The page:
International Conference on Engineering Education for Sustainable Development (EESD) (7th : 2015)

Learning how to make trade-offs in pursuit of sustainable urban development : building a serious game van Stigt, Rien; Heere, Elger; van den Berg, Daniël; Haydary, Maisam; de Hoon, Wouter; den Ouden, Gideon; Spierings, Rens Jun 30, 2015

Your browser doesn't seem to have a PDF viewer, please download the PDF to view this item.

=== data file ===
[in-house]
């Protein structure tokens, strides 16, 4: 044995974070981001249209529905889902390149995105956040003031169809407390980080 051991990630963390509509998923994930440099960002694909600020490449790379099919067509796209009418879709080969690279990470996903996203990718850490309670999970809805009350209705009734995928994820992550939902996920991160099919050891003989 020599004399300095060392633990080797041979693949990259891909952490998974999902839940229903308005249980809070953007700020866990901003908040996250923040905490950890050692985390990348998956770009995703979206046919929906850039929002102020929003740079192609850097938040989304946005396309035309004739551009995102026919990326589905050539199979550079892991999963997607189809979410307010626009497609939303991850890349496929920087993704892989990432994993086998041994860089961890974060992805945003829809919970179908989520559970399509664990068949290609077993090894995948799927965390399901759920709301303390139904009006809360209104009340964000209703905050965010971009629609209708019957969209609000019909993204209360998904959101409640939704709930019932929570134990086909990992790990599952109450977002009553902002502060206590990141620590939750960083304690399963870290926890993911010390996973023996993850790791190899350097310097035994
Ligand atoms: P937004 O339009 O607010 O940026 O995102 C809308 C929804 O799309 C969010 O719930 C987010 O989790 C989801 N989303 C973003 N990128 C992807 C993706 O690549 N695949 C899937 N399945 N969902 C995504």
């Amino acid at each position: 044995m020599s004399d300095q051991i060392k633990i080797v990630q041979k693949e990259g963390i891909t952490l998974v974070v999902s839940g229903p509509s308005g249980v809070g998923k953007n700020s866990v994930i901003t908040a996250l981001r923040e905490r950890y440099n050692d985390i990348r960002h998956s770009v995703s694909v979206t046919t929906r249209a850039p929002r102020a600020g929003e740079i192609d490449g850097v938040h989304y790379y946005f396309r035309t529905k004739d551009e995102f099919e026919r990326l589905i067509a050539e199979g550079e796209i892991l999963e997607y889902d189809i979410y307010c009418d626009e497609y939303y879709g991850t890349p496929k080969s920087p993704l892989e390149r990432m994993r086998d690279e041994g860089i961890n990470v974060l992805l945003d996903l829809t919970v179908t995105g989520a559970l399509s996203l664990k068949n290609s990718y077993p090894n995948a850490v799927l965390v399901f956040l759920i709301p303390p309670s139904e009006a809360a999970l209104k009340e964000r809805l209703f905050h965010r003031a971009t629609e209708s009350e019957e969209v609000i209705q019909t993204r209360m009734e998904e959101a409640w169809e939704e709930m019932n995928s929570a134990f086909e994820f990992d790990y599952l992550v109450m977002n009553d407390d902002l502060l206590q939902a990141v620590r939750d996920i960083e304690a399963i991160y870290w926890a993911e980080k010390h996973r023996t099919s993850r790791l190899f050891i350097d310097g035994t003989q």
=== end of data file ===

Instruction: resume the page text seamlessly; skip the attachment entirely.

Item Metadata


52657-Stigt_R_et_al_EESD15_024_Learning_How_To.pdf [ 315.68kB ]
JSON: 52657-1.0064723.json
JSON-LD: 52657-1.0064723-ld.json
RDF/XML (Pretty): 52657-1.0064723-rdf.xml
RDF/JSON: 52657-1.0064723-rdf.json
Turtle: 52657-1.0064723-turtle.txt
N-Triples: 52657-1.0064723-rdf-ntriples.txt
Original Record: 52657-1.0064723-source.json
Full Text

Full Text